(2) I also asked them to talk about the seminar’s theme of Art and Revolution as they see it now. We all agreed that we had come into our course with one set of ideas (some of which focused on defining what each of those terms meant to each of us, authentically); we agreed that our thinking had changed significantly over the course of the semester; and we agreed that the bewildering events of 2020 have forced us to think further about those terms – both as individual concepts and in their relationship to each other –, to interrogate our assumptions and our conclusions alike, and to think about how to apply them. And two students said that this period – the pandemic, the economic shutdown, quarantine, the protests – has made it more important than ever for artists to “do their thing,” to create more vigorously and with greater imagination and commitment than ever before. Others said that the forces of societal upheaval – forces that are being bravely driven by their own generation – are in themselves art (i.e., that resistance and revolution are an art-form in its own right); others said that changing lives, which of course is the goal of both education and the tides of resistance that we’re seeing, is the most important art form of all. And we talked about the tidal wave of joy (I get the credit for that phrase!) that will go up among those of us who are living through this when our teams get to play together again, our ensembles rehearse and perform, our actors interact with each other on stage and with their audiences, our classes engage in discussions and debates. Those of us who are living through the year 2020 will never, ever take those communal joys for granted again: in this sense, the year 2020 has occasioned lasting beauty in our lives.

The point: far from using the quarantine as an excuse for laziness physical and intellectual, as some have suggested, these students have used it for what is arguably the most constructive sort of learning experience anyone can ever have. For them, in their own lives, the virtual collapse of U.S. society has been an opportunity for deep thinking and rapid, long-lasting personal growth.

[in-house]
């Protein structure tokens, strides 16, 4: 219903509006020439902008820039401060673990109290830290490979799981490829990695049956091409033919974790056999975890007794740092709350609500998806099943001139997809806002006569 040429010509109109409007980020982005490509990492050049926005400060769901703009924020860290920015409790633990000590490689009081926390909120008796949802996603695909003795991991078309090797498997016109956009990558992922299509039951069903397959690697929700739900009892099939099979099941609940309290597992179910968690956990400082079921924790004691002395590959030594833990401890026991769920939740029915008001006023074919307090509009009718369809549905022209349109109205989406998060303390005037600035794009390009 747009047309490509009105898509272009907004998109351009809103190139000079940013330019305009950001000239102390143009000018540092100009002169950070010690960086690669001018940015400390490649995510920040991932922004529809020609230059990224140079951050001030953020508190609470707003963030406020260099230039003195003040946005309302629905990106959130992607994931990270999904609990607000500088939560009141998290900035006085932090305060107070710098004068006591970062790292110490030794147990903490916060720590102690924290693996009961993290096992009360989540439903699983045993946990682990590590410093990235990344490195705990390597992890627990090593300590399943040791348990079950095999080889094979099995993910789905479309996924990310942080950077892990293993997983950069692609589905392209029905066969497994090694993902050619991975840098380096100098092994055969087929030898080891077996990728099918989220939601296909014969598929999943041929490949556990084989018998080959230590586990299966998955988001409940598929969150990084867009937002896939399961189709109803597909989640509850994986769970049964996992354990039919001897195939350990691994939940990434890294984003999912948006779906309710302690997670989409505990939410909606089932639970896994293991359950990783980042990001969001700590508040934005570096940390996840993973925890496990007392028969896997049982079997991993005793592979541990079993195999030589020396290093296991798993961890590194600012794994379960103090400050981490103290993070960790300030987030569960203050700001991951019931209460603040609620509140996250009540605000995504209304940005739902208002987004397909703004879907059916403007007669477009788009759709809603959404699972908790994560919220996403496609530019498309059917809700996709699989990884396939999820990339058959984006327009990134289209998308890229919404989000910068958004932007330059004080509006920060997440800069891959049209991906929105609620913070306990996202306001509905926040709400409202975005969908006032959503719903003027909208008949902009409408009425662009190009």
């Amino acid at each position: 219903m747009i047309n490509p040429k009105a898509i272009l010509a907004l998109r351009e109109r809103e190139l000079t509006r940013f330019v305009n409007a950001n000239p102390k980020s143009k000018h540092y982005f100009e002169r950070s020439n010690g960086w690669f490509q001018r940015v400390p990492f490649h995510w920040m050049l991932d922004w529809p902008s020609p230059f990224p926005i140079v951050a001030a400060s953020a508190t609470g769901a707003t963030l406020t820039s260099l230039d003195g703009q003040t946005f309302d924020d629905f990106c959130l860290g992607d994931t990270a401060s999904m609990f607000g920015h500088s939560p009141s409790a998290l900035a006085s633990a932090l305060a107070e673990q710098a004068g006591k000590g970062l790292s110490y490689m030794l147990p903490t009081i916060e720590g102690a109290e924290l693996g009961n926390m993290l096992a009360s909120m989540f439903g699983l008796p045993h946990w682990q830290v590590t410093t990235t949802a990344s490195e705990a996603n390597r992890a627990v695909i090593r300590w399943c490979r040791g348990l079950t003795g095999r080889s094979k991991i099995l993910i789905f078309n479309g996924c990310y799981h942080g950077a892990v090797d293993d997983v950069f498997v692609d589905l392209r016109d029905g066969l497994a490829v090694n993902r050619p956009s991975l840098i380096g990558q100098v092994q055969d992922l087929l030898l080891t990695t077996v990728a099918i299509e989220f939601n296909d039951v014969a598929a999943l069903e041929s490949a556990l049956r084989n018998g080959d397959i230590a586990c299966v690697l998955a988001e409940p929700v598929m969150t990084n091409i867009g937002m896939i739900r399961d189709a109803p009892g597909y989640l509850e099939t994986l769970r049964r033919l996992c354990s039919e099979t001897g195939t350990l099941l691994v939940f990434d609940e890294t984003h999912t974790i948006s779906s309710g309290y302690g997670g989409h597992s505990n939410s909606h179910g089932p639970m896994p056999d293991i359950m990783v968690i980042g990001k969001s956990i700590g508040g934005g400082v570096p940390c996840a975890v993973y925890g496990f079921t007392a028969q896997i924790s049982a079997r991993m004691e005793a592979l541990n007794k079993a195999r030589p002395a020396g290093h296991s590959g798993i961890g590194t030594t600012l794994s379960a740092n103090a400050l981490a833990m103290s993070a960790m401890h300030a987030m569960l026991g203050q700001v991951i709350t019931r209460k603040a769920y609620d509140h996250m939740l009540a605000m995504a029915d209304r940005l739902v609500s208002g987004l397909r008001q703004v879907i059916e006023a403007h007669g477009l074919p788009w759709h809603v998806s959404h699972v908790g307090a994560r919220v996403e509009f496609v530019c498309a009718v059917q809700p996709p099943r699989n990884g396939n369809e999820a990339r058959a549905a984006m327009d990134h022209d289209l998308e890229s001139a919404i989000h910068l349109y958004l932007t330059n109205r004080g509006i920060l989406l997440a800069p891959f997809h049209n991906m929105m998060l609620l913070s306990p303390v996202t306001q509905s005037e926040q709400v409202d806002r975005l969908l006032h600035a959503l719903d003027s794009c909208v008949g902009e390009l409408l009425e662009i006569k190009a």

(Sidenote: another student who had persuaded her parents to let her get a nose piercing this summer explained how she had put together a PowerPoint to make her case – one that methodically addressed the idea, the pros and cons, and even included peer review and citations! She shared the PowerPoint with us, talked through it. It was a great presentation. I’m not surprised that she persuaded them.)

That’s occasion for hope: these students have within themselves a will to change lives, to make the world better, to learn, and to create that was not smothered by the COVID-19 shutdown, but rather nourished by it.

We also talked about other stuff, of course – as friends naturally do. We talked about masks (Isaac's gas mask that he got for $10 wins here), we talked about voting (of course they will, and yes, they're registered). But we agreed that we will do this again, every year at the beginning of the fall semester. This, too, is something to look forward to with hope as we all begin our individual journeys through uncertainties and challenges of the new academic year.

My take-away is that those of us who are fortunate enough to teach the current generation of undergraduates should resist the widespread societal tendency to speak dismissively or patronizingly of them, to point to their attractions to social media and technology as somehow immature. For anyone – especially a generation that has come as close to bringing the world to the brink of utter collapse and irreparable destruction as ours has -- to reduce these folks to that is to wrong them, gravely. Today’s nineteen-year-olds offer deep and extraordinary personal strength; wisdom; courage; and, perhaps most of all, hope.

Theirs is a generation of hope. Let’s celebrate that and hold them up for all the promise they offer to our world.

42 views0 comments